The damage that can be caused by a crush injury is extensive. In the workplace, one of the top killers is crushing accidents. In 2011, 350 people died from crush workplace injuries from equipment, cave-in’s during excavation projects, objects or structures, not including transportation accidents that may have had crush injuries as well. Due to the serious nature of these injuries, employers need to ensure that their workers are protected from crush injuries at all costs.
Symptoms Of A Crush Injury
When there is extreme force placed on the body, pinning an appendage or even the torso between two objects, the weight cause external and internal damage. Depending on the force that is used and the amount of time the body part is crushed for, there are several symptoms that can happen.
- Laceration. The pressure from the objects can cut through the skin and tissue, causing bleeding.
- Fractures. Extreme force can cause multiple fractures of the bones.
- Organ damage. If the torso is crushed, there is danger of vital organs being damaged from the pressure.
- Tissue and muscle damage. In severe crush scenarios, blood can be cut off from areas of the body, causing tissue and muscle damage to those areas. This can lead to paralysis, infection and compartment syndrome.
Compartment Syndrome Resulting When Limbs Are Crushed
For non-fatal crush injuries, one of the possible outcomes is called compartment syndrome. When a body part is crushed for a long period of time and blood flow is stopped to an area of the body, muscle and tissue death can happen. If not treated quickly, usually by surgery to release the pressure, there can be permanent muscle damage and even the need for amputation of the limb. Signs of compartment syndrome are:
- Shiny, pale skin
If compartment syndrome is suspected, medical treatment is needed as soon as possible to prevent long-term damage.
Crush Syndrome: When The Body Goes Into Shock
Another serious effect a crush injury can have on the body is extreme shock and renal failure from what is termed as crush syndrome. When a body part has been crushed for a long period of time, the muscle and tissue begin to die. Certain elements such as potassium, myoglobin and phosphorus are breakdown by-products of muscle deterioration. When the pressure from the crush injury is finally released, these elements can rush into the bloodstream and cause kidney failure and shock. Proper preparation is necessary to prevent this as sudden release can often cause death.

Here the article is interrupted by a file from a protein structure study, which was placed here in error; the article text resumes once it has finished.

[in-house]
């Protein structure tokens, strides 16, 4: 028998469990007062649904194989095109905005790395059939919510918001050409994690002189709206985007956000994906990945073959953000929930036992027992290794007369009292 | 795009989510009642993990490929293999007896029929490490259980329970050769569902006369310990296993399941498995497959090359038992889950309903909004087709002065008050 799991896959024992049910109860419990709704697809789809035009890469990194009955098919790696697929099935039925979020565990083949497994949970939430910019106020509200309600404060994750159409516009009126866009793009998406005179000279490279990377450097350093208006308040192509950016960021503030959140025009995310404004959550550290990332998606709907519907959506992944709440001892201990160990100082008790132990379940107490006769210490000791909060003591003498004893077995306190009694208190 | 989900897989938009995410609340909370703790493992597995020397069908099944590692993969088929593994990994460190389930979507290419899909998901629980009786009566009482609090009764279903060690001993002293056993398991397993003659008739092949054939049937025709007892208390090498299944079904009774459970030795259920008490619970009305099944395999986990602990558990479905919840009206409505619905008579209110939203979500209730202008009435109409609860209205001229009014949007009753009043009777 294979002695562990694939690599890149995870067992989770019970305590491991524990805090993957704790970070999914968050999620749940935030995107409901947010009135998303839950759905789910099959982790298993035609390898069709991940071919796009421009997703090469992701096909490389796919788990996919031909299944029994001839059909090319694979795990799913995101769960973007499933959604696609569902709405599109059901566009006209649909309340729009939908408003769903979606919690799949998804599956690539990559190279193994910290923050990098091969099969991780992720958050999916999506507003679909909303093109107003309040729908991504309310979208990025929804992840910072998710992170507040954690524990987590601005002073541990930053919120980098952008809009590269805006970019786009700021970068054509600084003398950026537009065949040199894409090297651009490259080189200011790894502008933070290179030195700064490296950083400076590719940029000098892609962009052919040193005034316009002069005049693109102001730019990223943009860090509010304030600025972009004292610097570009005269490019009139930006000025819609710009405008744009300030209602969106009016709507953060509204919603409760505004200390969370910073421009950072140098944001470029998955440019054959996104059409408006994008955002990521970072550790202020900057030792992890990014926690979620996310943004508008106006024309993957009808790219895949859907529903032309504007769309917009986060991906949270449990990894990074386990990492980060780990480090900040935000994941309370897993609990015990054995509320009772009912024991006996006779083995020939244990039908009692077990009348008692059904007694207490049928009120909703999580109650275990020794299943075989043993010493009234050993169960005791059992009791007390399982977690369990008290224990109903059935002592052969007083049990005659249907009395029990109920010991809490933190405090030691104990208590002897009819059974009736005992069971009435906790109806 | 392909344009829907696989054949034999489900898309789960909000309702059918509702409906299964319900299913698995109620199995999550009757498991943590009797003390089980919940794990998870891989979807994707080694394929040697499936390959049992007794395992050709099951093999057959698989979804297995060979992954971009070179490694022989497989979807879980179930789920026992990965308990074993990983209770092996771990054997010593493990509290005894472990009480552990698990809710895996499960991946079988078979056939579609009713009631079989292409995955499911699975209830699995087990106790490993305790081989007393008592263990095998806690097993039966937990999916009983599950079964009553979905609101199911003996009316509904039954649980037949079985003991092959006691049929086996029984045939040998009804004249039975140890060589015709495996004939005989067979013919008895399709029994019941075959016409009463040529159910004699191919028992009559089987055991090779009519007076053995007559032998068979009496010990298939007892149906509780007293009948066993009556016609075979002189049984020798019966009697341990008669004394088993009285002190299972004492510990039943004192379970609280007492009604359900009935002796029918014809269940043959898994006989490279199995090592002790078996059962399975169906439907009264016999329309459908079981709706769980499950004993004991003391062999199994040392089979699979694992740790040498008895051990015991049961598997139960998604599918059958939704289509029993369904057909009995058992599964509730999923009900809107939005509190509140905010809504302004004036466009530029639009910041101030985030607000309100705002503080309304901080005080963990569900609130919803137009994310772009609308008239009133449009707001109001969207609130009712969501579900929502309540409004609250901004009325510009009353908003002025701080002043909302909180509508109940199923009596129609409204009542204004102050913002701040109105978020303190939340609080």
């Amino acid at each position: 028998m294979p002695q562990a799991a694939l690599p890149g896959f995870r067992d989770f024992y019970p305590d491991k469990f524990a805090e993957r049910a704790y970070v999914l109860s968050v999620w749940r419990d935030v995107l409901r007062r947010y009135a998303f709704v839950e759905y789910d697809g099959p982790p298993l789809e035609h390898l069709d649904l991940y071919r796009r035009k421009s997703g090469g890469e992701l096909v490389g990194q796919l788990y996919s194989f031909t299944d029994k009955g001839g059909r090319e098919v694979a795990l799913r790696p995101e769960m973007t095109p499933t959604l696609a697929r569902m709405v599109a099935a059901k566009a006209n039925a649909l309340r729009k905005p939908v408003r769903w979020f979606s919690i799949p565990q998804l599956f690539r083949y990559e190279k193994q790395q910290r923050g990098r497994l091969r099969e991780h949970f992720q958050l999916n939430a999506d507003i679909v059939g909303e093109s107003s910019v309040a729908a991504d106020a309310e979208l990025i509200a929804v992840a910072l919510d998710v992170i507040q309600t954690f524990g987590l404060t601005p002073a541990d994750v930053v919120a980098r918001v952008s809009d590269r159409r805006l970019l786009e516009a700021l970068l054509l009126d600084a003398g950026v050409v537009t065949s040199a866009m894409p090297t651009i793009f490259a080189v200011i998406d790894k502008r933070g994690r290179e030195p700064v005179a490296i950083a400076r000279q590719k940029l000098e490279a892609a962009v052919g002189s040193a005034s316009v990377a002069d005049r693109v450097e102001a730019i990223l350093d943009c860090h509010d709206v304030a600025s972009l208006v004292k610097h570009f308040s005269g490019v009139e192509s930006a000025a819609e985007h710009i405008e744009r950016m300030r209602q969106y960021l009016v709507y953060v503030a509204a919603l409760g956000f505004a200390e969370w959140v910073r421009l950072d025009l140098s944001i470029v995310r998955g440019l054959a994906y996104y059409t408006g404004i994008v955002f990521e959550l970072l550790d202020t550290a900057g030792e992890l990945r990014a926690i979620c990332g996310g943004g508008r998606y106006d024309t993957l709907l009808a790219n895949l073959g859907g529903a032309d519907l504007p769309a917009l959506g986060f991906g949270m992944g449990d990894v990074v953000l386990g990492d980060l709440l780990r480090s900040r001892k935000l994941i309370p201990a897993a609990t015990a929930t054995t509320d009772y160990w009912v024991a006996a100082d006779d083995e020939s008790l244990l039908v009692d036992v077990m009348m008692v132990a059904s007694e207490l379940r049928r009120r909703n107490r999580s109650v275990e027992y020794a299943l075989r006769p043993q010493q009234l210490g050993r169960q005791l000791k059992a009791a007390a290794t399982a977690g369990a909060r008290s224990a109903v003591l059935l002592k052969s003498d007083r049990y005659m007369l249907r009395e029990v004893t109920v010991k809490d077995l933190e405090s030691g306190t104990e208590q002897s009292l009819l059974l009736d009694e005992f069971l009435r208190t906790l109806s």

Medical Treatment for People With Serious Crush Injuries
Crush injuries can be life altering when severe, causing long-term disabilities and medical issues. In the case of compartment syndrome, if not treated quickly, it can lead to permanent muscle and nerve damage and in extreme cases, amputation. Crush syndrome can lead to cardiovascular problems, renal failure and muscle/nerve damage. 50% of survivors of crush syndrome need kidney dialysis. Both syndromes often require a fasciotomy, which is a surgical procedure that relieves the pressure in an area that has lost circulation in an attempt to save the tissue.Crush Injury Lawyers For Accidents In Chicago & Throughout the Midwest
If you or a loved one has been a victim of a crush injury, you know the pain and hardship these types of injuries can cause. Rosenfeld Injury Lawyers understand the strain that a crush injury or other type of traumatically induced of injury can put on a family, financially, emotionally and physically. If the injury was caused from a workplace accident, you may be able to receive financial compensation for the injury in the form of workers compensation case or a third-party lawsuit against the at-fault party. We invite you to meet with one of our Illinois work injury attorneys for a free consultation to discuss your options.
Resources for crush injury prevention, treatment and management: